Aliens… And Why Every Science Fiction Series Should Have ’em…
“My problem with most aliens is that they just aren’t alien enough, biologically, culturally, or psychologically. Especially psychologically… Most of the SF writers who take their alien-building projects seriously think like evolutionary psychologists… The biology of the species and the evolutionary environment in which it developed inform what a typical individual’s needs and desires might be and how it perceives the world.”
Personally I think that is a fair point. If you’re going to write about aliens, wouldn’t it be nice to write about something truly alien? The problem for me is that a lot of today’s science fiction doesn’t rest in the traditional form of a novel. There’s television and feature films as well as other media to consider where alien interaction usually means… wait for it… dialogue.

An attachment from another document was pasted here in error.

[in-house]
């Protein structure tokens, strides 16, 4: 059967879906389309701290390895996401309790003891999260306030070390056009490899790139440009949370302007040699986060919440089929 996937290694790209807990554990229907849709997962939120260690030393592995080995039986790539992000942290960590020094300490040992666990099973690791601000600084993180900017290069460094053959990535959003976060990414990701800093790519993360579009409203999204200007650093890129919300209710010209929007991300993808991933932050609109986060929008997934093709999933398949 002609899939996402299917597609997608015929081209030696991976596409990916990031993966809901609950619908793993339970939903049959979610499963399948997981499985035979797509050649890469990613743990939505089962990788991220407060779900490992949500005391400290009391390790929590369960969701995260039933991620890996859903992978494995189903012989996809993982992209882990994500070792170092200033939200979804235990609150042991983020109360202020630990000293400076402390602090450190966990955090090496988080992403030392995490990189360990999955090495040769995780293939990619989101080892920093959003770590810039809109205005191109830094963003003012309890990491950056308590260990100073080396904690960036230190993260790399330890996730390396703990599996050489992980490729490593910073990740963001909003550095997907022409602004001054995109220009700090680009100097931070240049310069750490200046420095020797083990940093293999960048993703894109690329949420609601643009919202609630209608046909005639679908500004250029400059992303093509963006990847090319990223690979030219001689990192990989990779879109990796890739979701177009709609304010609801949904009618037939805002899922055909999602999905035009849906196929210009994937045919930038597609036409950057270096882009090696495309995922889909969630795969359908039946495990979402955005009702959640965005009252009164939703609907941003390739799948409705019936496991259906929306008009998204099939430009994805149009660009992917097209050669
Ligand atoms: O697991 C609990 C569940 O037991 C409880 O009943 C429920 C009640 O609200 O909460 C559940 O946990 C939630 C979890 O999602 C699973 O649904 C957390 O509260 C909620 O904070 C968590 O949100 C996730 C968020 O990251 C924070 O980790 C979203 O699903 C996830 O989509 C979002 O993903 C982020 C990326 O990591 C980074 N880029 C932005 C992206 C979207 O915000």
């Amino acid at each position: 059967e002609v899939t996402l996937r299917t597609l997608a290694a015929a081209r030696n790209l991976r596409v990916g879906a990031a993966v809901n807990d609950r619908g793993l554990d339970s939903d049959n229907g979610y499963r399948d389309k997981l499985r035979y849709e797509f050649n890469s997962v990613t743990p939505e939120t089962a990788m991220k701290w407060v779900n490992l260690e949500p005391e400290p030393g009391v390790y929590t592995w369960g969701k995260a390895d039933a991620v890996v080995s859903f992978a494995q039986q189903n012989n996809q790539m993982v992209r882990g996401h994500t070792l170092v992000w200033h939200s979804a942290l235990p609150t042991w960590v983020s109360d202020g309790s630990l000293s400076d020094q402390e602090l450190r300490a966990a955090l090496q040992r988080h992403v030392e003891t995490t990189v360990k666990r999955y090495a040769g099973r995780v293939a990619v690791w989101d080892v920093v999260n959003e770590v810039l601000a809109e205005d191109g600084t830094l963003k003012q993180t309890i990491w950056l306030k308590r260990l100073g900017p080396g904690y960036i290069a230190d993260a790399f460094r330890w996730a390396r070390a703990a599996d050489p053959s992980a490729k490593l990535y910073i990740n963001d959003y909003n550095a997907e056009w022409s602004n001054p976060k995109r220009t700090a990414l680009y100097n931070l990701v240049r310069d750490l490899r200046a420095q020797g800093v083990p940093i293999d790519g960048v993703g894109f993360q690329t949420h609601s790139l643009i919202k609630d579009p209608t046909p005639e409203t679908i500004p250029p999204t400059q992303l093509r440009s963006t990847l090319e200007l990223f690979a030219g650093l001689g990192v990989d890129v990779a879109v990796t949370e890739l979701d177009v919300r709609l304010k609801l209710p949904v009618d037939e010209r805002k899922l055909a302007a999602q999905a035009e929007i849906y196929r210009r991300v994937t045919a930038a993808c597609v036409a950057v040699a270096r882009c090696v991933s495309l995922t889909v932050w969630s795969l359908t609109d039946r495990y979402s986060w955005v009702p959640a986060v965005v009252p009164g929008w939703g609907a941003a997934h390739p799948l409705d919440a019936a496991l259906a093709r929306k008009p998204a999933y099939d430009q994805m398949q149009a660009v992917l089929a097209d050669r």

Surprisingly, SF in the visual medium has swung back and forth so much in its depiction and usage of alien characters, that it is sometimes difficult to remember what phase we’re in. In the 1930s and 40s aliens were essentially humans dressed up in outlandishly theatrical costumes – think of Ming the Merciless from the planet Mongo. And although SF novels were still being published and exploring all manner of concepts, the films and emerging television of the period during the second world war and its aftermath focused very much on human conflicts that mirrored the turmoil and political struggles of the war. Of course those interpretations make perfect sense. Art reflects life, and while books of a certain genre might seem to appeal to a niche market, films are considered populist and have to appeal to a larger audience.